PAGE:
While working on my game project, Triptych, I happened to need some godrays (a must for any cathedral and cave scene, if you ask me), and couldn’t find any tutorials on google. So I dug deeper and guess got the exact effect I wanted - it’s a bit subtle in my small church scene, but you could change the parameters to whatever suits you better. Also, the same tech could be used to get pseudo-volumetric light shafts on street lights, spotlights, cloud clearings etc., the method is basically universal.
First, remember that UE4 does have support for crepuscular rays via light occlusion - if that’s the effect you want, you don’t need this tutorial. Check out the corresponding UE documentation here. They wouldn’t do all the work in my case because of complex lighting (they work with directional light only, can be seen only when looking at the light source and are hard to control artistically).
So how would I build a godray? to avoid using much geometry and make it as little resource-hungry as possible, I used a rectangle-shaped plane (2 tris), a simple texture made in Photoshop for the shape of the ray, and a material-based solution for the effect.
Note: I tried a trapezoid shape for the plane to deform the texture, but got really weird, non-uniform texture distortions. You’d rather shape your ray in Photoshop than in your modelling program, turns out.
Here’s the texture I used, you’re free to use it as you see fit:
Or you could make your own, it’s just a couple of brush strokes and a lot of Gaussian blur. Once we have the texture (to control the opacity shape), we’re ready to start making the material. The Material Domain we’re using is Surface, Blend Mode - Translucent, Shading Model - Unlit (we don’t need the surface of the godray to receive shadows and reflections), and we need it to be a two-sided material:
What do we need of it? First, we need the plane to always face the camera, to give it a “volumetric” look. UE4 documentation has a pretty nice tutorial on how to achieve that inside your material - as I duplicated their process, I won’t go into details there, and will just give you the link - it’s here. Just go to the “Foliage material” section, build the shader network and connect it to your material’s “World position offset” input.
Next, we need to make the ray disappear as we approach it. I’ll show you the shader network and then explain the hows and whys, because this is one of the points you can use to tweak the godrays to your liking:
As you can see, I used a PixelDepth node to get the distance to the camera. Then I divided the distance to the camera by 5000 (you can try your values) and clamped the result. Here’s what it does: as opacity should change between 0 (completely transluscent) and 1 (completely opaque), the division by 5000 means the godray opacity will start changing when the distance between the camera and the mesh is at least 5000 pixels or lower. When the distance is 0 pixels, I will get a value of 0, when it is 5000, I will get 1. The rest of the values are between 0 and 1.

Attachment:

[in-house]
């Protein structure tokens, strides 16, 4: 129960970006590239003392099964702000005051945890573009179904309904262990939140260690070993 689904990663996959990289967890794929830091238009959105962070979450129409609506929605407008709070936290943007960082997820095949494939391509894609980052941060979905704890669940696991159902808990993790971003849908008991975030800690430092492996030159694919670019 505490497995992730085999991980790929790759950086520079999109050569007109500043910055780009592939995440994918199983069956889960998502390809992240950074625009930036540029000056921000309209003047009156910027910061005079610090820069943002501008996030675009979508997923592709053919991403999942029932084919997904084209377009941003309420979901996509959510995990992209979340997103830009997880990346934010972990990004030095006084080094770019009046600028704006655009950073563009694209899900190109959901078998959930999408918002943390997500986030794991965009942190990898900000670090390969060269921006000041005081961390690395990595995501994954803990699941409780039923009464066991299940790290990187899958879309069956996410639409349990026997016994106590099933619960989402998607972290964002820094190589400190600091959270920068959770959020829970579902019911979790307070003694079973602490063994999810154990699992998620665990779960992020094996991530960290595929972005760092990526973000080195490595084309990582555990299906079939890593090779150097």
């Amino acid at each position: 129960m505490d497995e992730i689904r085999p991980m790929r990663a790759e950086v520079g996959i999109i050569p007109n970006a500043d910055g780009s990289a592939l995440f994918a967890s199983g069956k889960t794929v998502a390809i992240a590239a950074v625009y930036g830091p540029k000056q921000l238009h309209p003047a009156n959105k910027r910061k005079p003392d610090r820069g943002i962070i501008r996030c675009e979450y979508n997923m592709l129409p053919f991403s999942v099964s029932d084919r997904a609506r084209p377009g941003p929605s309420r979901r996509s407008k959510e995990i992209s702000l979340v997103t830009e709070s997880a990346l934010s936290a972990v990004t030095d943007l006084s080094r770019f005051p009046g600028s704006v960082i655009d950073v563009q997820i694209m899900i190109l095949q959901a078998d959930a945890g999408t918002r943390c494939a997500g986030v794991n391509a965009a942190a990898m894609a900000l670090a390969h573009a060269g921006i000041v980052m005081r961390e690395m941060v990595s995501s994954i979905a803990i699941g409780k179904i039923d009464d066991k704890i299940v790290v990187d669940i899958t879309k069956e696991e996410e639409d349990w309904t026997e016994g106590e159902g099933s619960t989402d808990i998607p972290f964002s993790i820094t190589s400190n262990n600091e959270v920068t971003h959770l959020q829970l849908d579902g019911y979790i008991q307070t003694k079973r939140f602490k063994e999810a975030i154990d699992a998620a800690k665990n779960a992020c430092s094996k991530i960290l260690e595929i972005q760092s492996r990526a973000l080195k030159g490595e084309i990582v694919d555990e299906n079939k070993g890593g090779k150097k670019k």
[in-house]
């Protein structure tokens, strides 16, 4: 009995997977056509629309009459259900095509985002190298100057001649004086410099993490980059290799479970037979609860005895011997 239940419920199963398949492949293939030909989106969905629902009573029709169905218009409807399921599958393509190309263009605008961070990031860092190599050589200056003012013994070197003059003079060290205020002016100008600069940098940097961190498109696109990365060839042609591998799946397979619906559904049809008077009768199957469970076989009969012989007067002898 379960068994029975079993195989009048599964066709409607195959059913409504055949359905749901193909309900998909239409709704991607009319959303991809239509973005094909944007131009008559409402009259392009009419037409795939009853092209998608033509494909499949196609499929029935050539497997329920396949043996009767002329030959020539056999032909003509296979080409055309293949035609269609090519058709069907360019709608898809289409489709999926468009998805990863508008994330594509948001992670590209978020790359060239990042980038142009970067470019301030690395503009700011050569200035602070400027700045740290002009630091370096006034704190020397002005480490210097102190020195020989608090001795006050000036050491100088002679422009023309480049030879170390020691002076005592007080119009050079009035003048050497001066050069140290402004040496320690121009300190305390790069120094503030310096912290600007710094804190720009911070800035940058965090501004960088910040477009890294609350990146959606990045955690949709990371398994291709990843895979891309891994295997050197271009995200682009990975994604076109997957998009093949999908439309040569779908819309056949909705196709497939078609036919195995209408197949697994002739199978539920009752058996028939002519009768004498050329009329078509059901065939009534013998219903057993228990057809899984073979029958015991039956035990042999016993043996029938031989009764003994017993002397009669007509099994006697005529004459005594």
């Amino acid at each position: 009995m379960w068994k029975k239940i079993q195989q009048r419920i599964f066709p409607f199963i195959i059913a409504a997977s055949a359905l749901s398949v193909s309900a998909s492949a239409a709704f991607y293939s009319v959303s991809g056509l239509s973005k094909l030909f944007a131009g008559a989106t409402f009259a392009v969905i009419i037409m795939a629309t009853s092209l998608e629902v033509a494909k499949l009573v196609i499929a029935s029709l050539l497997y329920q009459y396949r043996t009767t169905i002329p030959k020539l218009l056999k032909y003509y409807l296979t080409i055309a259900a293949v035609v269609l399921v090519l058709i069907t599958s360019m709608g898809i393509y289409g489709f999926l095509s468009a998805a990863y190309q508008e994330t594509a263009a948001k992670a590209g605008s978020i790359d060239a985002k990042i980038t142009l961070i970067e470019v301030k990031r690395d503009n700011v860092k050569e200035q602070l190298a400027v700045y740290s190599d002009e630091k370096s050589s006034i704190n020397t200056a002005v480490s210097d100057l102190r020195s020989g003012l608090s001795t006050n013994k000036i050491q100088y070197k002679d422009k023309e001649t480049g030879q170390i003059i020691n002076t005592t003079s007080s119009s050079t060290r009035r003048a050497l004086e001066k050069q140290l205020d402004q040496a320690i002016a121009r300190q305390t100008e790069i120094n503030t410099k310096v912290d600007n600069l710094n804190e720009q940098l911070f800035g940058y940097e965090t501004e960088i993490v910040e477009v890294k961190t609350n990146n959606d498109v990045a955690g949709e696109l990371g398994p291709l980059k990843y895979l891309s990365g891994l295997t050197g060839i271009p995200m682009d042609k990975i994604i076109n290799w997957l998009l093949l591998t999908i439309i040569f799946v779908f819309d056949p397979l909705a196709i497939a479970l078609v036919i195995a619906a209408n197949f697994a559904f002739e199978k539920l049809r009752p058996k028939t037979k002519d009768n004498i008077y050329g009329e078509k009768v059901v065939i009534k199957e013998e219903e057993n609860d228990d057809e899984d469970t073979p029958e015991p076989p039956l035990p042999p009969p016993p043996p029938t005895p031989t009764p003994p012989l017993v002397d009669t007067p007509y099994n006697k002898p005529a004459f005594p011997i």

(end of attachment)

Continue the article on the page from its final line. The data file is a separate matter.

I found out the fade speed wasn’t sufficient so I used a Power node (parametric value of 2, you can use your own values) to make it fade faster as I get closer.
- Now, let’s connect our calculations to the Alpha input of a Linear Interpolate node to lerp our texture and a constant of 0:
- We don’t really want our rays to intersect with opaque objects on our scene, so we’ll add a DepthFade node, and connect the result of our lerp to its Opacity input:
- And one last step to get our opacity values. As you can see on the previous pic, I clamped the result between 0 and a scalar parameter called MaximumOpacity. Turned out, I needed really low values to get the look I wanted, but you can try your own values too. Now connect the clamp’s output to the Opacity input of the material.
The only thing left to do with the material is the base color - we will use the Emissive Color input for that. The shader network is pretty simple:
Just connect the result to the Emissive Color input and you’re set to go.
As you can see, the effect I got was quite subtle. It isn’t easily seen but contributes to the overall atmosphere. I used sets of 12 rays for each window. If I have the time, I’ll add tutorials on how to use blueprints to automatically align godrays to light sources and even how to spawn them procedurally. Also, if there’s enough interest in this tutorial, I’ll do a video version too. If you want to add something I missed or could have done better, I’d love you to leave a message below.
In case you want to download the finished godray assets and use them in your project, leave a message here, I’ll post them on the thread (free to use both commercially and non-commercially). Good luck, have fun.